Margee Louisias, MD, is a 2014-2016 Harvard Pediatric Health Services Research Fellow at IHI. She specializes in Allergy-Immunology at Brigham and Women’s Hospital in Boston, MA. She shared these reflections on her fellowship with Vicky Minden of IHI’s marketing and communications team.
Margee Louisias, MD
2014-2016 Harvard Pediatric Health Services Research Fellow: Allergy-Immunology
Brigham and Women’s Hospital, Boston, MA
What was your journey to your fellowship?
Ever since I decided to become a physician, I knew I wanted to work with underserved populations. Initially I pursued global health, which seemed to be a path to finding areas with the most need.
Throughout school and my medical training, I did a series of projects in Africa — Ethiopia, Ghana, South Africa, and Cameroon — focused on different diseases and issues, including determinants of prenatal care, sickle-cell disease, tuberculosis meningitis, and gestational diabetes in HIV-positive pregnant women.
In parallel to these experiences abroad, I was gaining exposure here in the US to underserved populations, seeing really for the first time the disparity and inequity in our own health system. I did my residency in a hospital system in New York City, my home town, that provides care to people of varied socioeconomic backgrounds, and what was striking to me was caring for those with very low incomes, no insurance, and no support systems.
After residency I worked for a year doing primary care in shelters throughout New York City, treating people in really bad circumstances, on the lower rungs of society. Being able to provide the quality medical care some of them had never had was very fulfilling for me.
These experiences led me to Allergy-Immunology as my specialty — mostly because of asthma, a disease extremely prevalent in underserved communities. I also realized I didn’t have to leave the US to find people in need of health care services; there’s plenty of work to do right here.
What brought you to IHI at that point?
When I arrived at Brigham and Women’s Hospital in Boston for my Allergy-Immunology fellowship, my goal was to find support for research on fixing health inequities, and I knew I needed good mentorship. I ended up finding the Harvard-wide Pediatric Health Services Research fellowship and applied.
Through the interview process I met with several faculty members, one of whom was Don Goldmann [IHI’s Chief Medical and Scientific Officer and executive lead for fellowships]. We had a great conversation, and it made me realize that IHI would give me exposure to a different area that could really help me in my work. I learned there was one slot in the fellowship program for someone to work both at the Harvard hospitals and at IHI. I applied, and I was elated to get the position.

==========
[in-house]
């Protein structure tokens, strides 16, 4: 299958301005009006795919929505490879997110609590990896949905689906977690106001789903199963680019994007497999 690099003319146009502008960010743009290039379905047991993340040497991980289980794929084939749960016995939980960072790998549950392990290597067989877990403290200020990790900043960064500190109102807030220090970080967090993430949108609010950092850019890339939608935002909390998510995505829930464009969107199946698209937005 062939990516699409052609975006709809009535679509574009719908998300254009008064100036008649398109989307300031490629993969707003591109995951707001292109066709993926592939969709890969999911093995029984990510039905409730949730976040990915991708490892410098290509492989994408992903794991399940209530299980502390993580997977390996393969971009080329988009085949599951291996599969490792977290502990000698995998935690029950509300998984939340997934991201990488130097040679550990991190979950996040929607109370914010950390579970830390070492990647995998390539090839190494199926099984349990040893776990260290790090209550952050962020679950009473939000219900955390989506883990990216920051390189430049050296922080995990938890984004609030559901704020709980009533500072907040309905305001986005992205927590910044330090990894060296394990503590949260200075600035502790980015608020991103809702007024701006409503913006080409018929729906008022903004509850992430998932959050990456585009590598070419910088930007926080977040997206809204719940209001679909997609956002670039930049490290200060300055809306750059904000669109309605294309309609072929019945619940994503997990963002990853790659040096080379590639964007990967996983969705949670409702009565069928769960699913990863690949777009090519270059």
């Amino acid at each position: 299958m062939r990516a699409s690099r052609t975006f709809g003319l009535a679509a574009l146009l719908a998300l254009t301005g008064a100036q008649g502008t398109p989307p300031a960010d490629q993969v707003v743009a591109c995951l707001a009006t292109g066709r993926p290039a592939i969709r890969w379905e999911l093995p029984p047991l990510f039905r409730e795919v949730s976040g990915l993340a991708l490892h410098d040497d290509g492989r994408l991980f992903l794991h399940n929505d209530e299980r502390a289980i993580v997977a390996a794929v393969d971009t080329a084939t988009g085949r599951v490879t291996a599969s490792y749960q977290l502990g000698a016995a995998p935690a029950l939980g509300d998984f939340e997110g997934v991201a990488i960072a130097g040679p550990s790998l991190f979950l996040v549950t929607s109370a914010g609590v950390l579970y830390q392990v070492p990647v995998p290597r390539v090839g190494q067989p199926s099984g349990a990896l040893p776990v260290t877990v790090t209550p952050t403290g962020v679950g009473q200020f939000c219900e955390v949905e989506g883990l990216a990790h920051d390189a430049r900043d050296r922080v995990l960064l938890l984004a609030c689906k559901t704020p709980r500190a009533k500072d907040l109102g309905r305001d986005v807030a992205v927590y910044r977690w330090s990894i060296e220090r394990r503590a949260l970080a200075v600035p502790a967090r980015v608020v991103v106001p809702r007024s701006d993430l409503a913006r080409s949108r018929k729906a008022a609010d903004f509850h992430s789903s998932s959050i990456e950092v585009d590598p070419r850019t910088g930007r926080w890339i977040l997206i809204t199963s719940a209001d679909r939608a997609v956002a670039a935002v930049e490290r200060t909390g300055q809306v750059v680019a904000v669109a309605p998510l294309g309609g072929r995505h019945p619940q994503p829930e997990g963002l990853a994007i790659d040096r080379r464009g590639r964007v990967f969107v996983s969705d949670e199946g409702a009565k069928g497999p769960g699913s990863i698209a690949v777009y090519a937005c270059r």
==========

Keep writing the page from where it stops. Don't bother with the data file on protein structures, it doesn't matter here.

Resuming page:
Part of the fellowship has been getting a masters’ in public health at Harvard. But it’s also been about excellent mentors guiding my work — both from IHI and Harvard. It’s been really rewarding.
What's one thing you've learned already?
The key overarching lesson I’ve learned is that improvement work can be research. In medical school and residency, it seemed to me that people didn’t perceive improvement as rigorous science. But my work at IHI has shown me that it can be — and really should be an integral part of the work that we do as physicians.
What's something that has surprised you?
I’ve been surprised by how welcoming the IHI community has been and how much support we get as fellows. To be in an organization that does so much wonderful work and find that people are so down to earth has been a terrific experience for me.
In terms of my work, I’ve been surprised to find a growing level of interest in improvement and implementation research in the medical community. What tends to happen to physicians who decide to do academic research is you get pushed into traditional research pathways of basic science or clinical research. I knew I wanted to do clinical research, but the work I had been doing so far wasn’t fulfilling. I wanted to improve processes and systems, to make changes I felt were needed so I could have an impact.
When I found the [Harvard] health services research fellowship program, I was surprised and excited to learn about a field I didn’t know existed that’s all about changing the infrastructure of health care to make it better. And that there was a group of physicians actually doing this work in a rigorous way and getting funding to support them.
What are you most excited about going forward?
I’m really excited about the project I’m working on, which is essentially to develop a school-based asthma management program here in Boston. It’s still in the early stages, but I’ve made connections with the medical director and the nursing director of the Boston public school system, and they’re very interested in working with me. I’m starting small, with a pilot project in one school. But the goal is by next year at this time, in the second year of my fellowship, things will be up and running. I’m really looking forward to seeing how this will evolve and come to fruition.